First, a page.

I don’t want to coddle Trump voters, in the thin hope that this will coax out your regret for electing the most dangerous man to ever inhabit the White House. This would do nothing to mitigate the harm Trump is daily inflicting on this country.
Earlier this summer, I was walking through the Miami airport with my 8-year-old grandson when I looked around and noticed I suddenly wasn’t. I saw him a few feet away, walked over, and looked up to see a familiar CNN clip of Donald Trump’s interview with Jake Tapper.
“We women have moved on, you see, and one of the things we left behind is men like Donald Trump.” Sometimes it’s true that women think alike. Because every time Donald Trump makes such statements about women, millions of us look at him and think the same thing: Oh, I know you.
My mother was no different from so many women you think you know. They’re full of dreams and other secrets they keep to themselves out of modesty and a certainty that no one would care anyway. But this week, because of Hillary Clinton, their stories are seeping out.
The Republican rhetoric worked its magic, and voters lived in constant fear for their families’ lives. They also seemed likelier to vote for Republican candidates because, not remotely coincidentally, the Republican Party was vowing to protect them from this nonexistent danger.
For weeks now, many of us who live in Cleveland have been fielding questions about how safe we feel about the Republican National Convention’s coming to our city next week. What they’re really asking is whether we’re worried about Donald Trump and the trouble his brand of campaigning may bring with him.
This was to be our final big-family dinner before my grandson and his parents whittled our numbers by moving far, far away to a new job awaiting his father — formerly known as my son, before he announced he was moving my grandson far, far away. Away from me, I want to emphasize.
Right now, we are an entire region of people whose toes haven’t touched the ground since that final buzzer in Sunday’s game against the Golden State Warriors. “Everybody’s friendly, no matter where you go,” the air conditioner repairman told me yesterday as he stood in my kitchen writing out the receipt. “It’s like no one can stop smiling.”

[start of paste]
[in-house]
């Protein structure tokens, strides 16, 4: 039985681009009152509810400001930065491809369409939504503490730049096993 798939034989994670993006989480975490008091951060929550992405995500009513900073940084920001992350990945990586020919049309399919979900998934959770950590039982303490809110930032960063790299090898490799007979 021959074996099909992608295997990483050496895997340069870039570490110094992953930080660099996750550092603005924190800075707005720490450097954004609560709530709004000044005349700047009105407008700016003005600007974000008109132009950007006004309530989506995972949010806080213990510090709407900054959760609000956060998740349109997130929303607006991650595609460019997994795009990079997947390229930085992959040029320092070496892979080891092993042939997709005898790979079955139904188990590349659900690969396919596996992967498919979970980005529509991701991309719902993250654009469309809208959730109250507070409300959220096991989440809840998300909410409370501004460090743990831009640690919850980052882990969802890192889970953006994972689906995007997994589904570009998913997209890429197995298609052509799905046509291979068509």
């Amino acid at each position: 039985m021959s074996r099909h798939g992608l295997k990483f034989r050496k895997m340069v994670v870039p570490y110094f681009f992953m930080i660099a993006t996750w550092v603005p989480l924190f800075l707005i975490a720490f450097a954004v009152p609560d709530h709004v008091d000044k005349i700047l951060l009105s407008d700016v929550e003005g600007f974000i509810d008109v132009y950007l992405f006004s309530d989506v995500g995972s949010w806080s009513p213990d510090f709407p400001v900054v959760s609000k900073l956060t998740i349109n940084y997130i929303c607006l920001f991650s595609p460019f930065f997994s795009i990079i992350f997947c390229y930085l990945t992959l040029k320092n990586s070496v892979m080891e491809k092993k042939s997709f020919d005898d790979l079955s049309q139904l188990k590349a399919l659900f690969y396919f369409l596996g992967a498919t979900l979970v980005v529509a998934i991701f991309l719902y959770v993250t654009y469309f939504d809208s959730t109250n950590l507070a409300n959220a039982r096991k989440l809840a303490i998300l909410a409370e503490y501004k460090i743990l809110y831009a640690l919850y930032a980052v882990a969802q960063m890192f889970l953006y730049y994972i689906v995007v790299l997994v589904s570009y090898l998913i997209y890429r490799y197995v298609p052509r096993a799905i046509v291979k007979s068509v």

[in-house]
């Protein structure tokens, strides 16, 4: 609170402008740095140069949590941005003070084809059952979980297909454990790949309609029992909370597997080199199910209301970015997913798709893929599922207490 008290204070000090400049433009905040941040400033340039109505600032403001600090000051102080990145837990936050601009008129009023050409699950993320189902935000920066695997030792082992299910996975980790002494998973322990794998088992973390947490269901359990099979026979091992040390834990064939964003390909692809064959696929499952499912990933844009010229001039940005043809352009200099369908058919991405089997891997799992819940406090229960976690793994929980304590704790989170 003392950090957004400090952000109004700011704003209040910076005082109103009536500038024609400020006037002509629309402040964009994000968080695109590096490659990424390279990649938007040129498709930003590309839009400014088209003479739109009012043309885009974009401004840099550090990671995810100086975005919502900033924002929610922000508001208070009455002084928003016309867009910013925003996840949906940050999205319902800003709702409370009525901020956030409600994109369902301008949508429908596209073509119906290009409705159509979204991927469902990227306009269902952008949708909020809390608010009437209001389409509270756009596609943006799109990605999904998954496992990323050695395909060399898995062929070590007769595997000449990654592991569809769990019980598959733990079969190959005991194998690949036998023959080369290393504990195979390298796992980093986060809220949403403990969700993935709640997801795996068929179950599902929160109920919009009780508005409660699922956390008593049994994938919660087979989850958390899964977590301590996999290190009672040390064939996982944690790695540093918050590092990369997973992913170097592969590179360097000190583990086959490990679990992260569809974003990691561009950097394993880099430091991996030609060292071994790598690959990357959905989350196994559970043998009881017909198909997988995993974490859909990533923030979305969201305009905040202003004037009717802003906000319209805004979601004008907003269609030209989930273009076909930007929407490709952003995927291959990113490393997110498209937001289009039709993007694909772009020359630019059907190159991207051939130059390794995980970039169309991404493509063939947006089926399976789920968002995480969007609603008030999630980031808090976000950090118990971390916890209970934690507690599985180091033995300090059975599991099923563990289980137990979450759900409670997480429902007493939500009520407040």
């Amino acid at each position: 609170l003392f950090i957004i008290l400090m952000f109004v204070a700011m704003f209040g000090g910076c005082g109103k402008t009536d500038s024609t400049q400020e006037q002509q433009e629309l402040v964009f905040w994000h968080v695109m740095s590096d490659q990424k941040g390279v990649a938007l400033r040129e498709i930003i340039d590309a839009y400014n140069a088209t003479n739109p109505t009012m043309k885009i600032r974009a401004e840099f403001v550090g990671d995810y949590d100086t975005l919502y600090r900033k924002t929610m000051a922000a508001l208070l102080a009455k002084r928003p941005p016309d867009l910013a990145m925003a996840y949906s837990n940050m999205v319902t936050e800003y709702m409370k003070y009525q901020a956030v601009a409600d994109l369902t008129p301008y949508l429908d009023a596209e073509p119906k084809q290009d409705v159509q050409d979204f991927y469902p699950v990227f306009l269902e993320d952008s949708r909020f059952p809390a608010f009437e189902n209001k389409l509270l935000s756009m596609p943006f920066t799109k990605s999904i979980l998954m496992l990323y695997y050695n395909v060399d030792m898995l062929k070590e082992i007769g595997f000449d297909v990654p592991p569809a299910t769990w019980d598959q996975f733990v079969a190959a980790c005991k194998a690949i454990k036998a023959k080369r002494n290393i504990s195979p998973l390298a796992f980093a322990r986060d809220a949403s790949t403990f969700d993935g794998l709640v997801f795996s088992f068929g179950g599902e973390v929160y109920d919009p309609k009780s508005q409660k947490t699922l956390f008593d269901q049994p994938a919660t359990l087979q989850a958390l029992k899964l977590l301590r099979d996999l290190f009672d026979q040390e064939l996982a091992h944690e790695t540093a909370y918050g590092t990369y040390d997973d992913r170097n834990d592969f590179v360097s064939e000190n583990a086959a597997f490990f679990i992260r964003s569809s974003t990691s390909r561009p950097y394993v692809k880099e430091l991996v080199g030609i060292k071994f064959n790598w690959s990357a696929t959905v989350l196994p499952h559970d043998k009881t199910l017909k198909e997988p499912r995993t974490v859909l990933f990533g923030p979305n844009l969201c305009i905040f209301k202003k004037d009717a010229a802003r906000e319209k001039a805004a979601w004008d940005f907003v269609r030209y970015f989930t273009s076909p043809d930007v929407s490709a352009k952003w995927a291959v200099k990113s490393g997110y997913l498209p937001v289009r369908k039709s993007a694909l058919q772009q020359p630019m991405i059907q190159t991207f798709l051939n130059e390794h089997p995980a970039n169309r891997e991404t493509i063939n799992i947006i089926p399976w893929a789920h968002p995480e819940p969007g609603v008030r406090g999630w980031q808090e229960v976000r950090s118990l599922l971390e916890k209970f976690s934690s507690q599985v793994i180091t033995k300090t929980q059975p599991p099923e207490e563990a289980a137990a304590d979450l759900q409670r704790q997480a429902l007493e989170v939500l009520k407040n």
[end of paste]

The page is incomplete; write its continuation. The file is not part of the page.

When the Rev. Robin LaBolt saw the news on Sunday morning, she knew the challenge waiting for her at Sycamore United Church of Christ. “We’re a small town,” she said. “It’s not exactly an LGBT-friendly area. Not that anyone says bad things about them. They’d just rather not talk about it.”
We should show more understanding toward those who are disappointed, the critics said. We should not “rub it in.” We were “gloating.” We were “insensitive.” We should be “more gracious.” I leaned back from my computer in the wee hours of Wednesday morning and thought, “Why does this feel so familiar?”
Earlier this week, the presumptive Republican nominee initiated yet another attack on journalists, this time for having the audacity to report that he had failed to make good on a promise in January to donate $1 million to a veterans charity.
This campaign season has been a harrowing initiation for a whole lot of women who had no idea just how quickly strangers — and people who are supposed to love them — can turn on a woman for speaking her mind.
I support Clinton for a long list of reasons. The Sanders bullies say that makes me part of the “establishment.” I wish my working-class parents had lived long enough to hear that. How they would have howled. There was a time when I got worked up over those voices of superiority telling me who I am because I don’t want what they do. I couldn’t care less now.
The magazine Discovery Girls pitches itself as a publication that aims to help empower girls from ages 8 to 12. Much of the time, judging by its website, it manages to do just that. In the latest issue, though, the magazine offered to help its young readers discover their inner critics with a two-page illustrated spread on how to pick a swimsuit that best flatters their bodies.
I’m going to watch this coverage with the fierce focus of a hound on the hunt, and I am confident that I will not be the only columnist or the only woman to do so. As I’ve written a number of times in recent months, this is not the misogyny of the 2008 campaign, but only because so many of us women are older now and we are so done with this.
If I’ve learned anything about Steve Loomis from our long, meandering interviews, it’s his certainty that there’s nothing wrong with the Cleveland police force that a more appreciative, compliant population wouldn’t fix.
Hillary Clinton’s ascendancy in the race for president has provided an opportunity for the rest of us women to step back and assess our standing in America.
At his February rally in Biloxi, Mississippi, Trump repeatedly pointed to the cameraman — readily identifiable to the crowd — and shouted: “Turn it. Turn it. Turn it. Spin it. Spin the camera. Spin the camera. Look at the guy in the middle. Look at the guy in the middle. Why aren’t you turning the camera? Why aren’t you turning the camera? Terrible. It’s so terrible. Look at him — he doesn’t turn the camera. It’s a disgusting — I tell you, it’s disgusting…”
More than 100 women filed supporting briefs full of stories about the abortions that made it possible for them — and often their families — to live safe and productive lives.